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Are Your Bath Bombs Vagina-Safe?

That video reveal of a multi-colored bath bomb fizzing away in your bathtub makes for a super cute Instagram story, yes. Absolutely. But are these very pretty and highly gram-friendly products vagina-friendly too? Unfortunately, probably not.

It turns out that people with vulvas actually run the risk of disrupting their bodies’ chemistry by not bathing with all-natural, vagina-safe products. Why? What irritates our delicate skin down there? We consulted OB-GYNs and health experts to find out if bath bombs are worth a shot for the ‘gram, and if so, which products will help to chill you out without compromising your health.

“While bath bombs are fragrant, pretty, and offer the joy of a luxurious bath experience, they have the potential to affect the delicate skin of the vagina and vulva,” Dr. Kecia Gaither, Director of Perinatal Services at NYC Health + Hospitals/Lincoln tells SheKnows. That’s because the fragrances (aka chemicals) within them can irritate some people’s skin and make their way inside of the vagina, ultimately affecting and throwing off vaginal pH.

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“The vagina is on the acidic side, which serves to reduce the ability for infectious agents to set up shop,” she adds. “With the use of chemicals in bath bombs, the vagina may become more alkaline, allowing a change in the flora, thus increasing risk of infection.” The results for people who are particularly sensitive? Itchiness and inflamed, red skin on the outside. Irritation and infection on the inside. Yikes.

“Vaginas are normally between 3.8 and 4.5 [on the pH scale],” says Adina Mahalli, a certified mental health consultant and women’s health specialist at Maple Holistics. “There are many bath bombs on the market that can throw off your vaginal pH, which can cause discomfort, UTIs, and yeast infections. There are [also] several bath bombs on the market that have acidic levels between 3.8 and 4.5.” If you’re specifically sensitive to infection, she recommends being more aware of the pH balance of your bath bomb than the ingredients list.

Salvaging your evening soak

If you’re an avid fan of baths, you can still take them, of course. And plenty of vagina-owners do use the occasional bath bomb without irritation. But do consider the following tips to maintain optimal vaginal health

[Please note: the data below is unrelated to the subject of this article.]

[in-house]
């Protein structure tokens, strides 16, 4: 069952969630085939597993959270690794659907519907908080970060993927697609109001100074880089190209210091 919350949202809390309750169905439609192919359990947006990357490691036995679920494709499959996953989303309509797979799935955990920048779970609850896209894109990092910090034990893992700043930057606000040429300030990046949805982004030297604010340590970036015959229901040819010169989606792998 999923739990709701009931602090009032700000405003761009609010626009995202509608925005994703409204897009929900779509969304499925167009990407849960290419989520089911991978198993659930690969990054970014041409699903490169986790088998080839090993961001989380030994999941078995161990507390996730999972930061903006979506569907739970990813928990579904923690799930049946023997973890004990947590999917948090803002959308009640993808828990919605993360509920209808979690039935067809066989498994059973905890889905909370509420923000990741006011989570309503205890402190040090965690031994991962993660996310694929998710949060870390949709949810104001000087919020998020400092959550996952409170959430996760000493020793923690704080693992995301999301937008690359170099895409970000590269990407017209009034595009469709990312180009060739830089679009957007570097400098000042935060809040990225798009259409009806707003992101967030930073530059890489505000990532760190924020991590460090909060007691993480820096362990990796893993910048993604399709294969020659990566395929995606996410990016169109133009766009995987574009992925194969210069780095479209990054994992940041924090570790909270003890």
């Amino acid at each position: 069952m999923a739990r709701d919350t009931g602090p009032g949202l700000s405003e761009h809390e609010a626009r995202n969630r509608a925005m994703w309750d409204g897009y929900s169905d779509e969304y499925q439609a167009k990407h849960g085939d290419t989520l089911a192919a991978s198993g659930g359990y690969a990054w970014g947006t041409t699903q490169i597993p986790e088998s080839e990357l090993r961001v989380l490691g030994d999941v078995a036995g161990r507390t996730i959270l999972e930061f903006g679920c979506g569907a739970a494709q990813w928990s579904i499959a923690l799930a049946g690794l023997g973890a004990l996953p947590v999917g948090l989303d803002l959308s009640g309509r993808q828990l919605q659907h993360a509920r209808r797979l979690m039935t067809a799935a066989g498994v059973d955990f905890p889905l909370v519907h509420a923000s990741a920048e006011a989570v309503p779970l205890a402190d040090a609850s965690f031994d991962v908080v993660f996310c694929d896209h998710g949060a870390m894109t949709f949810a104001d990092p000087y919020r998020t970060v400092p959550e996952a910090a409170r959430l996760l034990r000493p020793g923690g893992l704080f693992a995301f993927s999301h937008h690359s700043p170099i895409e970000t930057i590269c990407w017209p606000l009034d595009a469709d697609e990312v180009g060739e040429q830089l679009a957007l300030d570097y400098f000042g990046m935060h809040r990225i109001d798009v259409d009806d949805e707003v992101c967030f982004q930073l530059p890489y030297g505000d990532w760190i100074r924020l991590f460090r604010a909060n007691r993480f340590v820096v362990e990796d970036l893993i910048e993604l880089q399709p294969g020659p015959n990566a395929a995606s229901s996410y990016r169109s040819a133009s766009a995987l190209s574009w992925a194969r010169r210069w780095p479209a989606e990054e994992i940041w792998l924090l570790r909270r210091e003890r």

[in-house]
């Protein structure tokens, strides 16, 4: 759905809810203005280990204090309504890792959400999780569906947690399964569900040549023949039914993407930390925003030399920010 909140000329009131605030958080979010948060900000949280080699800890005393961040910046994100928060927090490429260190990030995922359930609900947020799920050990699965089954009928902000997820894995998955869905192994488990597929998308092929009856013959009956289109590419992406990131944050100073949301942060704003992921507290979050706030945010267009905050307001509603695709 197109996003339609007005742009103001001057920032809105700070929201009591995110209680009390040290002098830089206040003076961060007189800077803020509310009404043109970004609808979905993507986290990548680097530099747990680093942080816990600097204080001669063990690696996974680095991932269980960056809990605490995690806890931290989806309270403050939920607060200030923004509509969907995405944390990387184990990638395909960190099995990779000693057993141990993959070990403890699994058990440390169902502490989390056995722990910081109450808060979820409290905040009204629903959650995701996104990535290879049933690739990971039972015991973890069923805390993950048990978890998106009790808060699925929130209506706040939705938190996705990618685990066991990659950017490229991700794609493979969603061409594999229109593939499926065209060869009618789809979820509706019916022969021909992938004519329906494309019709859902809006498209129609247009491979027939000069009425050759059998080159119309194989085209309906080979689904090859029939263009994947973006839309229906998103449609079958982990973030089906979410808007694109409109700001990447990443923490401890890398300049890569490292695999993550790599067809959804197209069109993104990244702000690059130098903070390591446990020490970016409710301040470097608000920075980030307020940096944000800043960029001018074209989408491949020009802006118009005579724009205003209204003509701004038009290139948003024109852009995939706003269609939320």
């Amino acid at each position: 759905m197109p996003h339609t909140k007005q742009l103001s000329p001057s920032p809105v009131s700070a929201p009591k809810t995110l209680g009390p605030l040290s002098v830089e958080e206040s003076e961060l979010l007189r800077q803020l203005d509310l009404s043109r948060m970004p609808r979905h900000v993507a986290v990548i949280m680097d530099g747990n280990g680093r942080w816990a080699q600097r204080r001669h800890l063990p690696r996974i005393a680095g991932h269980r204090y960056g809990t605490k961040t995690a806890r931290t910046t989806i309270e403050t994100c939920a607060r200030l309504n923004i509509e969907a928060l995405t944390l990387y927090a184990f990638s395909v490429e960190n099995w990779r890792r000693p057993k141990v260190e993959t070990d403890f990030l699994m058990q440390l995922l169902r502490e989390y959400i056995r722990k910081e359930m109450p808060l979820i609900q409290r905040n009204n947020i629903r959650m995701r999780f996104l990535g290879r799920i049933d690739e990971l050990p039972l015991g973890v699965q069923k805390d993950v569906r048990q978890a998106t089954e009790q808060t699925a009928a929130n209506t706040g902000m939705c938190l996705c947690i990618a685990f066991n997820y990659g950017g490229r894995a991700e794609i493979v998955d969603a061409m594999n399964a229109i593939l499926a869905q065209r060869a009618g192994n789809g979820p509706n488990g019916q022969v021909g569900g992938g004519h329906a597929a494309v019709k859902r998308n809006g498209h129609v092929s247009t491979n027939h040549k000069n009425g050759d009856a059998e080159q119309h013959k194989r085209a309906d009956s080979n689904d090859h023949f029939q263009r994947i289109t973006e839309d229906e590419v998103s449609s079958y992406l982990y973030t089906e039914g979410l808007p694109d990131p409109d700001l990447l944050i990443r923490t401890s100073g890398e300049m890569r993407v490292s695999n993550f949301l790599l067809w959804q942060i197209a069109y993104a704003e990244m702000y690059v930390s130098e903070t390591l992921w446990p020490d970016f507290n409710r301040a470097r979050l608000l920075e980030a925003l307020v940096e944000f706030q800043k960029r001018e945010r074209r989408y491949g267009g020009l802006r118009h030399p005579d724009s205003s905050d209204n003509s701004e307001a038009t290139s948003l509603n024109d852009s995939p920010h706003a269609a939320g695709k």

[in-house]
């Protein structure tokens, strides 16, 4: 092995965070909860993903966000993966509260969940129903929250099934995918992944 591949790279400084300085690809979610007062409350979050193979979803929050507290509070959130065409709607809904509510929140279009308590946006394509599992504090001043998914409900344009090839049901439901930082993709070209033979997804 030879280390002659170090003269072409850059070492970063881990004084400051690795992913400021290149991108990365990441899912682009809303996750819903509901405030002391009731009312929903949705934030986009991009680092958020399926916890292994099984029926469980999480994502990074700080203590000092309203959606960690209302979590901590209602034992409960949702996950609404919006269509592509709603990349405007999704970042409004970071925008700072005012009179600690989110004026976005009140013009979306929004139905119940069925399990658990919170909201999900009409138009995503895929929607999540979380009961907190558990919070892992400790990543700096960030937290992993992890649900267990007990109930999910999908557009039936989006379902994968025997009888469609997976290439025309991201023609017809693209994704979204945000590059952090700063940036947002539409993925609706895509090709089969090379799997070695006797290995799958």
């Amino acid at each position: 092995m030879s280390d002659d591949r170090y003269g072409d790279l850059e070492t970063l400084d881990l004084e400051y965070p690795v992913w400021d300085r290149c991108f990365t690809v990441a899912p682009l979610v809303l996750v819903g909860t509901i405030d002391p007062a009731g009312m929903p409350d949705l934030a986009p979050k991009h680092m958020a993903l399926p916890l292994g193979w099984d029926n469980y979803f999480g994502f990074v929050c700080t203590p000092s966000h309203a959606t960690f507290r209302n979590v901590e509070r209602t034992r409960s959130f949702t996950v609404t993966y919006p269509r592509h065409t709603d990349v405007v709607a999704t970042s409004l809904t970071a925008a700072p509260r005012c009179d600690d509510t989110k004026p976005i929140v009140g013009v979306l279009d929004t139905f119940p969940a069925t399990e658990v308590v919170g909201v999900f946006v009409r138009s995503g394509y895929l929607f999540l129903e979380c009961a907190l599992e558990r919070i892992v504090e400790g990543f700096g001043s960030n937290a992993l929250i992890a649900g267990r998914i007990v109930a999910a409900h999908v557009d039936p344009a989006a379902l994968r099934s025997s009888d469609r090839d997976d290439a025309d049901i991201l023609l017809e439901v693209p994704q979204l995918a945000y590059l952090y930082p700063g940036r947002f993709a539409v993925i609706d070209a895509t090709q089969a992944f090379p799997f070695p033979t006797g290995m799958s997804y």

First of all, stop using products if they cause irritation and be sure to consult your doctor or a medical professional regarding allergies and your vaginal pH levels before using any products that might irritate your skin, especially if you’re extra sensitive and/or prone to infections. 

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If you want to avoid bath bombs altogether, consider taking a nice warm bath sans fragranced products instead. “Water, and soaps made of natural ingredients (ex: vegetable-based products), without color/fragrances are the best options for cleansing the genital area,” says Gaither. 

If you want to spice up your bath without any worries, Elizabeth Trattner, a licensed acupuncturist, integrative-medicine practitioner and doctor of Chinese medicine, tells SheKnows that she recommends making your own concoction with baking soda, arrowroot starch, non-yeast derived citric acid, organic oils, and a drop of essential oil. Or you can just use sea salt and a drop of essential oil to play it safe. 

Also, don’t skimp on cleaning up before and after bath time: “It is imperative that women must always clean the tub before bathing, using non toxic cleaners,” Trattner says. “The tub should also be rinsed and wiped down before bathing to reduce and eliminate possible bacteria entering the vagina which can cause an infection.”

Our mission at SheKnows is to empower and inspire women, and we only feature products we think you’ll love as much as we do. Please note that if you purchase something by clicking on a link within this story, we may receive a small commission of the sale.

A version of this story was published December 2019.

Before you go, check out our favorite vagina-friendly wipes that won’t mess with your pH:

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